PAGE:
I’d venture to say this is a scarier sermon than any delivered by Jonathan Edwards, the 18th century pulpit pounder and guarantor of Hell and Damnation no matter how virtuous a life you lived. The whole of the Gates’s commencement address could be re-titled, “The Selfish In the Hands of an Angry Humanitarian.” (E.g., Edwards wrote, “Simply because it is natural to care for oneself or to think that others may care for them, men should not think themselves safe from God's wrath.”)
Before offering her broken heart advice, Melinda Gates displayed her true epistemological and metaphysical colors (say, rather, disabilities?), by repeating Obama’s “you didn’t build that” mantra. Speaking about what contributes to one’s success, she said:
When I talk with the mothers I meet during my travels, I see that there is no difference at all in what we want for our children. The only difference is our ability to give it to them.
What accounts for that difference? Bill and I talk about this with our kids at the dinner table. Bill worked incredibly hard and took risks and made sacrifices for success. But there is another essential ingredient of success, and that ingredient is luck – absolute and total luck.
When were you born? Who were your parents? Where did you grow up? None of us earned these things. They were given to us.
When we strip away our luck and privilege and consider where we'd be without them, it becomes easier to see someone who's poor and sick and say "that could be me." This is empathy; it tears down barriers and opens up new frontiers for optimism. (Italics mine)
Bill didn’t “build Microsoft”? The only conclusion I can draw from this drivel is that Bill Gates’ success was possible because he had “empathy,” combined with “luck.” If one doesn’t have “empathy,” then one is out of luck. You won’t succeed. And if you do, you must have cheated somehow, and you’ll be a pariah because you didn’t have empathy. Go figure. I can picture Melinda Gates twenty or thirty years hence, resembling that wizened, selfless old crone, Mother Teresa, the patron witch of altruism. A perfect soul-mate for Bill. Lucky him.
Bill Gates might a Democrat. He might a Republican. Or an “Independent.” It’s difficult to determine which Party commands his loyalty. As can be seen in the linked CampaignMoney.com’s chart of his political contributions going back to 1999, he has divided his campaign contributions almost equally between Democrats and Republicans and “Independents.” Therefore, neither Party can accuse him of favoritism or of not being bipartisan. This is so typical of American businessmen: Betting on Tweedledee and Tweedledum in a pragmatic exercise of ensuring friendly treatment from whichever party may assume control over the economy, finance, and trade.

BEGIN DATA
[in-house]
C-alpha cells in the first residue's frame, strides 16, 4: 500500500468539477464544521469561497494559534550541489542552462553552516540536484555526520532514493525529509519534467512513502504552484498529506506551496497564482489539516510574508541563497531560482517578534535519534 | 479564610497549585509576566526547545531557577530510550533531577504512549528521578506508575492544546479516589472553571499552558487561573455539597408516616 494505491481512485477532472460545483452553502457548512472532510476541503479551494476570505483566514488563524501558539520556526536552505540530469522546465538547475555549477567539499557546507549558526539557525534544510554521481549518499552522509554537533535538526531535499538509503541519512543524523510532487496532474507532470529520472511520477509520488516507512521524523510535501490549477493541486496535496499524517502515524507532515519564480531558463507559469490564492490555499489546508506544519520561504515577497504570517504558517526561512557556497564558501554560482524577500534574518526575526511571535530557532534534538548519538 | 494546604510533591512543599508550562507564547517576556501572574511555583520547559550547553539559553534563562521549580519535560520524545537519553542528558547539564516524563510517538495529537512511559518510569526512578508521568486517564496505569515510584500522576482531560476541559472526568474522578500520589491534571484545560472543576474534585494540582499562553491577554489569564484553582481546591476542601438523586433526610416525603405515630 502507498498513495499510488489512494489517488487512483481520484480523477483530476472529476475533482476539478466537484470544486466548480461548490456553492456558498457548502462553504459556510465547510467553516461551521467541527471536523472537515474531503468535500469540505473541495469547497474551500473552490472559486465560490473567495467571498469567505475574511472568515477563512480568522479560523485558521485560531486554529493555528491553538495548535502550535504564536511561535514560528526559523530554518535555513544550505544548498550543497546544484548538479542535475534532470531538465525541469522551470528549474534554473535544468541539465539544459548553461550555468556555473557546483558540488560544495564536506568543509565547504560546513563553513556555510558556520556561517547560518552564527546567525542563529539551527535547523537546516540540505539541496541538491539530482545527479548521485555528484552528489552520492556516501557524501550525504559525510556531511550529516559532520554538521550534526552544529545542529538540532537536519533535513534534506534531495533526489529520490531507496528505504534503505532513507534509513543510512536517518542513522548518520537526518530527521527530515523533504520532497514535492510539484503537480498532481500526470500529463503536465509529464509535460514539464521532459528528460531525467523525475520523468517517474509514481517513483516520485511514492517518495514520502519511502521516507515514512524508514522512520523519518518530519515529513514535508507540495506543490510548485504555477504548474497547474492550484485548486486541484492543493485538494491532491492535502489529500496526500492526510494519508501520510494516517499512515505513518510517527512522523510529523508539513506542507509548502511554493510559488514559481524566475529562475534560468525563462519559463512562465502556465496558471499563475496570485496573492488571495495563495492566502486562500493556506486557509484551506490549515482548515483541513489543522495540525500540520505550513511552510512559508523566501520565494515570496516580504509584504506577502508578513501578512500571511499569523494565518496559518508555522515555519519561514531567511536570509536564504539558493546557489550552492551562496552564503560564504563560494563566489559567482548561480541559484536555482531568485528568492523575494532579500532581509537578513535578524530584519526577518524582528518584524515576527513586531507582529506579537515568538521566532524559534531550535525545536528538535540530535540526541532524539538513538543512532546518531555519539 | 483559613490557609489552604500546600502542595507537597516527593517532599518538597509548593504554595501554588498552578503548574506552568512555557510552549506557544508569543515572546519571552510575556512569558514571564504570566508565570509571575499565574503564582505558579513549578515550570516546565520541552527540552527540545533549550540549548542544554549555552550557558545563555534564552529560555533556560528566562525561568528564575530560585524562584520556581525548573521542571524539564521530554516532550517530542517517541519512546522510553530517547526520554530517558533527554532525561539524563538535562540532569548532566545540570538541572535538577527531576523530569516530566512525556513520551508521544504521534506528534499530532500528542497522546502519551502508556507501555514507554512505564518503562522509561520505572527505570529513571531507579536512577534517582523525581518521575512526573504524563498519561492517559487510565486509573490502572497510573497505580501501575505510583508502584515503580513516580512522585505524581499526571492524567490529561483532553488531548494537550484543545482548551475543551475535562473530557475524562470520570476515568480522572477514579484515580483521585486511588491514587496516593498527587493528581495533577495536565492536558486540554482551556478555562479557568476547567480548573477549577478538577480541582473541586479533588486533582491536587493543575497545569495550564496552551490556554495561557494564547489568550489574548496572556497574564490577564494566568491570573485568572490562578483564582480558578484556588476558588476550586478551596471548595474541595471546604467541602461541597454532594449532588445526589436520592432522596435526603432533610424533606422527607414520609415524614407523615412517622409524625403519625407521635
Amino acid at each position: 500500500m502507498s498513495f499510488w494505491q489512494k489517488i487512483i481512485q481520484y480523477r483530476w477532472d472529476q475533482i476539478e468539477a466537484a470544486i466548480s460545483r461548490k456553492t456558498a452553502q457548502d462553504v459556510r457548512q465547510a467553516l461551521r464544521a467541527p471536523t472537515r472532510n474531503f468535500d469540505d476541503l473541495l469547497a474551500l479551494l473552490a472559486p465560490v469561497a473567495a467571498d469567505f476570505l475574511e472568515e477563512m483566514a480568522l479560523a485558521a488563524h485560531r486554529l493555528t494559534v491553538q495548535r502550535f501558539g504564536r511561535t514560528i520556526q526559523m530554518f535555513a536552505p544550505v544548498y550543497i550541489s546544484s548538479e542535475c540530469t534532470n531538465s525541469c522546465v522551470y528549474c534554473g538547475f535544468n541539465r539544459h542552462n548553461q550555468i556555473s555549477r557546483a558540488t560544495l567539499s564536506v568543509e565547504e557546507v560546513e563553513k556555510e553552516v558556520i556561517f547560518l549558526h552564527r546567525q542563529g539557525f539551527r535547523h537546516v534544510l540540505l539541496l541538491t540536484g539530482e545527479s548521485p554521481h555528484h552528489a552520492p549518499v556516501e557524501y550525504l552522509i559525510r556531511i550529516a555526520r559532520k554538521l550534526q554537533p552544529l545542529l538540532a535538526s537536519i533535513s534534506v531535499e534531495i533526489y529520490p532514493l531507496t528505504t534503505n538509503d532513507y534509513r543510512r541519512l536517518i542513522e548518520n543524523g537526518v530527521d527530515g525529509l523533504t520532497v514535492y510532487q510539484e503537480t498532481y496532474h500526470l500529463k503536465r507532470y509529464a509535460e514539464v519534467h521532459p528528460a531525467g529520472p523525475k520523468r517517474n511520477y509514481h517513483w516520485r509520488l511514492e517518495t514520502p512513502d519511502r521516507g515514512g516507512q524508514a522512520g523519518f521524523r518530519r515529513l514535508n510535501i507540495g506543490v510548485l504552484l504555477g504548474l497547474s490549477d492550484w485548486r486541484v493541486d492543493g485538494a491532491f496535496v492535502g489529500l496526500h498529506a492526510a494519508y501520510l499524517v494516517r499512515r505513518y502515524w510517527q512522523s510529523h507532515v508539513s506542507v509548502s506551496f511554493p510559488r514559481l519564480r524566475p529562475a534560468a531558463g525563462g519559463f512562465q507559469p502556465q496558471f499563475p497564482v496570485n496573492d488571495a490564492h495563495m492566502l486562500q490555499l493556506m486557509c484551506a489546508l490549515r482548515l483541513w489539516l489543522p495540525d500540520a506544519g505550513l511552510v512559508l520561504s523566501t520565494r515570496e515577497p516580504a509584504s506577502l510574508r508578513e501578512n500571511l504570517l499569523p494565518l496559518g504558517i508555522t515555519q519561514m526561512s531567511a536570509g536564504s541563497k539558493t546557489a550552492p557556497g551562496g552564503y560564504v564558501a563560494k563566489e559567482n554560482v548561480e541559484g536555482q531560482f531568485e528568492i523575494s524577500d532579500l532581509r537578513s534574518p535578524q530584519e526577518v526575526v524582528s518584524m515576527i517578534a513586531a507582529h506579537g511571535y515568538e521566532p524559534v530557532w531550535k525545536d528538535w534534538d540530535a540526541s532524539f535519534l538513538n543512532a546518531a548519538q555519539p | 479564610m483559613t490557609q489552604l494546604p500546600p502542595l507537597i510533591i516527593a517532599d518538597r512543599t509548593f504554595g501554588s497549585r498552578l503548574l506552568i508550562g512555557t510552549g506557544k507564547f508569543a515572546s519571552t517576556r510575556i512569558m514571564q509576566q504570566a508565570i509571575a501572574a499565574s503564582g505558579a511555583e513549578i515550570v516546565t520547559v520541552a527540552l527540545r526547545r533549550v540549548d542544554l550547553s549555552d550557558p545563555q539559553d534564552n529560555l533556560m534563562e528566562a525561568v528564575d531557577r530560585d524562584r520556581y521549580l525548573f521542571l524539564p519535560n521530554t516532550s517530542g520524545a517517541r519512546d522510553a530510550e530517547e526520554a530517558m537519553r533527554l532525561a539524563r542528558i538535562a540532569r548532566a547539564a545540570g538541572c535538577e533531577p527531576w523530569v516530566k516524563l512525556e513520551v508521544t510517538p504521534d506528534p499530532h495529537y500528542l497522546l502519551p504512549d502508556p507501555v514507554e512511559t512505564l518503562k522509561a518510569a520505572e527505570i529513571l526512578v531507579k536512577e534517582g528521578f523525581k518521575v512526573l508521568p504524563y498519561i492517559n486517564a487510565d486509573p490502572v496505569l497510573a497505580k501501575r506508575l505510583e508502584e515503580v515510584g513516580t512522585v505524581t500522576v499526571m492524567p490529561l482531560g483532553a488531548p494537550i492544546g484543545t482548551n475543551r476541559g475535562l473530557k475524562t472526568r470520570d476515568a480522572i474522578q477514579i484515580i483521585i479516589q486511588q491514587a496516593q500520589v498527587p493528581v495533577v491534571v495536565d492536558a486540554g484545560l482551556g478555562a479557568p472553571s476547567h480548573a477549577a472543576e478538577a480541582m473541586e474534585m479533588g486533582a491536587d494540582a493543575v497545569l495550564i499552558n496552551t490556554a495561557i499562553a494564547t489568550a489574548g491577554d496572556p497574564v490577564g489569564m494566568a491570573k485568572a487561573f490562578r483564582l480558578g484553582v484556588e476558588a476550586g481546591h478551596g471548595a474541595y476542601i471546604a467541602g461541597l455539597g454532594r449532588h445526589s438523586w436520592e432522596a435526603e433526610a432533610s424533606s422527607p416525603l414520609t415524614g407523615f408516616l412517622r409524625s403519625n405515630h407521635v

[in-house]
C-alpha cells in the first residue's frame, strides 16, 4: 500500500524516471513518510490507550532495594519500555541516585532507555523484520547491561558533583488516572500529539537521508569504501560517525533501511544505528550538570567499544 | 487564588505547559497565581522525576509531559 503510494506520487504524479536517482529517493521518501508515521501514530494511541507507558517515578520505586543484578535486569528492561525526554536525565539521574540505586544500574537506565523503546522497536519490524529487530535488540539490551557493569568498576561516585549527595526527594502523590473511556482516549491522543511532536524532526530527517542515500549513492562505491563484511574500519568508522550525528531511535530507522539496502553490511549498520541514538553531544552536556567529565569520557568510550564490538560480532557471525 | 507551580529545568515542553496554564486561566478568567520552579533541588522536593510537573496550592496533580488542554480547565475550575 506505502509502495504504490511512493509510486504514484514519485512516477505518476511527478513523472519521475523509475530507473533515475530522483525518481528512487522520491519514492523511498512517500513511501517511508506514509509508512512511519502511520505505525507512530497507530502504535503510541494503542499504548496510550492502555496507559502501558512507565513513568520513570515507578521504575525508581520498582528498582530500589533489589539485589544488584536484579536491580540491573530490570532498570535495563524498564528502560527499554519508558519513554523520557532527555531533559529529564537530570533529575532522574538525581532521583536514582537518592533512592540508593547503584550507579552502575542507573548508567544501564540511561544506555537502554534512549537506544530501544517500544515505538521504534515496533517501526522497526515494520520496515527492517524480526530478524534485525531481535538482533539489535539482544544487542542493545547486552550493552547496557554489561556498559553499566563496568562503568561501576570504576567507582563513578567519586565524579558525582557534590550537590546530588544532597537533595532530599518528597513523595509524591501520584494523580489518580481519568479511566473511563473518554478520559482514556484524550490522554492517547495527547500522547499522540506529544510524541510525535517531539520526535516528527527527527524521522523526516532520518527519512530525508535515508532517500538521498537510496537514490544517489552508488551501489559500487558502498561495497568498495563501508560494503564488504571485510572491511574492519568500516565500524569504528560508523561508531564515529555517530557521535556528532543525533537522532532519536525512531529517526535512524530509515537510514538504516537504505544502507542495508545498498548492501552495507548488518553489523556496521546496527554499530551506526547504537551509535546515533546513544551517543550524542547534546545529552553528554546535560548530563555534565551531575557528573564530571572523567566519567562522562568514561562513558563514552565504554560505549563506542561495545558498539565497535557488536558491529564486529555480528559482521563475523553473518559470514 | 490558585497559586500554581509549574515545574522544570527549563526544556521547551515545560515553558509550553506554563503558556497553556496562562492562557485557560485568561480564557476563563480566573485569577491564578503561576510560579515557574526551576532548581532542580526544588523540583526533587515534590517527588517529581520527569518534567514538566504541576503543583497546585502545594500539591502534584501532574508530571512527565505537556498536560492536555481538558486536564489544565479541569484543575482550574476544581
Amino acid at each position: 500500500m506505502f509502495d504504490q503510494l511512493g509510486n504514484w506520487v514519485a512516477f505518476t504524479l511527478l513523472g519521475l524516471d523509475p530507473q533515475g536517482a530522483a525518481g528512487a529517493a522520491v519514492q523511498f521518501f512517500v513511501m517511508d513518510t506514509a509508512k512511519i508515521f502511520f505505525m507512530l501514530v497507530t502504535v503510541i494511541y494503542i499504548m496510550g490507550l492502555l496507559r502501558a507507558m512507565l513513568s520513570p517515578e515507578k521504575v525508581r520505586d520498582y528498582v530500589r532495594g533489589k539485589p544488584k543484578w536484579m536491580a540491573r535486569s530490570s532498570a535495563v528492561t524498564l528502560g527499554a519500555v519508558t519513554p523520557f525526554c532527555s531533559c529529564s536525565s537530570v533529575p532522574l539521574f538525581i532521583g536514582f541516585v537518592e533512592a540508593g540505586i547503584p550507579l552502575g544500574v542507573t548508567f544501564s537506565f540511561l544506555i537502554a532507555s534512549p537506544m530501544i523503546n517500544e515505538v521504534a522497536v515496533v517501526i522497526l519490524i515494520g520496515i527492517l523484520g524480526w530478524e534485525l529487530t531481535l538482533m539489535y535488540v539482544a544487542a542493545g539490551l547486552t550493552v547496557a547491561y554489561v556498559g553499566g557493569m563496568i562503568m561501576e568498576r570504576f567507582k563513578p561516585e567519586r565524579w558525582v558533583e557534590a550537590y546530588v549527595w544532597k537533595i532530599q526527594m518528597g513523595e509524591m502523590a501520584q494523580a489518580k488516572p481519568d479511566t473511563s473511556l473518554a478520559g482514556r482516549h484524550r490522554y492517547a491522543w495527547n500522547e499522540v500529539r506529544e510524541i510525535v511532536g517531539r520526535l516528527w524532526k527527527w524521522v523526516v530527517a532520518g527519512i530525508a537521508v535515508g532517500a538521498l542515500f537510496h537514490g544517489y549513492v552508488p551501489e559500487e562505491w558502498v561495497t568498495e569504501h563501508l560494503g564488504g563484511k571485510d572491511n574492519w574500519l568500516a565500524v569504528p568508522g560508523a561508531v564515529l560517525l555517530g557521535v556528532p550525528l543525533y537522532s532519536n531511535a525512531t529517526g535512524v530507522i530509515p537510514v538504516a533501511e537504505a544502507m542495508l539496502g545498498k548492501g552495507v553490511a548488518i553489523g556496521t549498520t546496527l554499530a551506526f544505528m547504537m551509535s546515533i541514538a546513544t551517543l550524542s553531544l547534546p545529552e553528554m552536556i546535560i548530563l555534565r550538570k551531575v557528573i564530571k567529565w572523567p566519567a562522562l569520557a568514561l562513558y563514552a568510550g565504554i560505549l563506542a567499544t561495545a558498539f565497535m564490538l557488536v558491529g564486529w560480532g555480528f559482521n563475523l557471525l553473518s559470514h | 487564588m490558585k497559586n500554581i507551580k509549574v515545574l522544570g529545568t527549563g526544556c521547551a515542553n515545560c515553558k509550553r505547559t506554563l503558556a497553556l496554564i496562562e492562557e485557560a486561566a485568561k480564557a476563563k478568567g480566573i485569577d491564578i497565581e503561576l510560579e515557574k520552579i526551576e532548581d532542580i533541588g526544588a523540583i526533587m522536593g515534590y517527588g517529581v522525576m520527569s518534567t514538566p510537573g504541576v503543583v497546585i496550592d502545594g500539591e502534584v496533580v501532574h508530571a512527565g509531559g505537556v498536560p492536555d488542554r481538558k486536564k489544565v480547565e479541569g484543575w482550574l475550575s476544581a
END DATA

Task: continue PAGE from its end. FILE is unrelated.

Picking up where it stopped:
In his Stanford speech, Gates noted that advances in technology, especially in computer technology, “would make inequality worse.” His goal from the beginning, he claimed, was to “democratize computing.” (You can take that with a grain of salt.) He didn’t want just “rich kids” and businesses be able to use computers. This is an altruist way of saying he wanted to create a bigger market and make lots of money. At the outset, he wants us to believe, he was a kind of “people’s capitalist” with not a selfish bone in his body.
Gates is obsessed with income “inequality,” and “wealth disparity.” Some economists recommend that capitalism be “reformed” to achieve “social justice.” But this is a non sequitur. As Islam can’t be “reformed” without killing Islam, one can't reform capitalism, because at the end of the reformation, what’s left is no longer “capitalism.” Gates doesn’t want to reform it. He wants to punish it, or rather what we have left of it.
Chris Matthews in his October 15th Fortune article, “Bill Gates’ solution to income inequality,” noted:
It might not come as a surprise to many that Bill Gates, whom Forbes’ magazine ranks as the second wealthiest man in the world, doesn’t agree with the ideas of French economist Thomas Piketty. It’s Piketty, after all, who made a big splash this year with his book Capital in the 21st Century, which argued that it is a fundamental law of capitalism that wealth will grow more concentrated absent destabilizing events like global wars.
Piketty’s solution? A global tax on capital that could help governments better understand how wealth is distributed and stem the tide of inevitably increasing inequality, which Piketty believes is socially destabilizing.
There’s another altruist premise: A global tax will instruct governments on how to devise policies that will preempt the envious and diminish “inequality.” Like most economists today, Piketty isn’t much concerned with how wealth is created, only with how it can be seized and distributed to stave off the envious.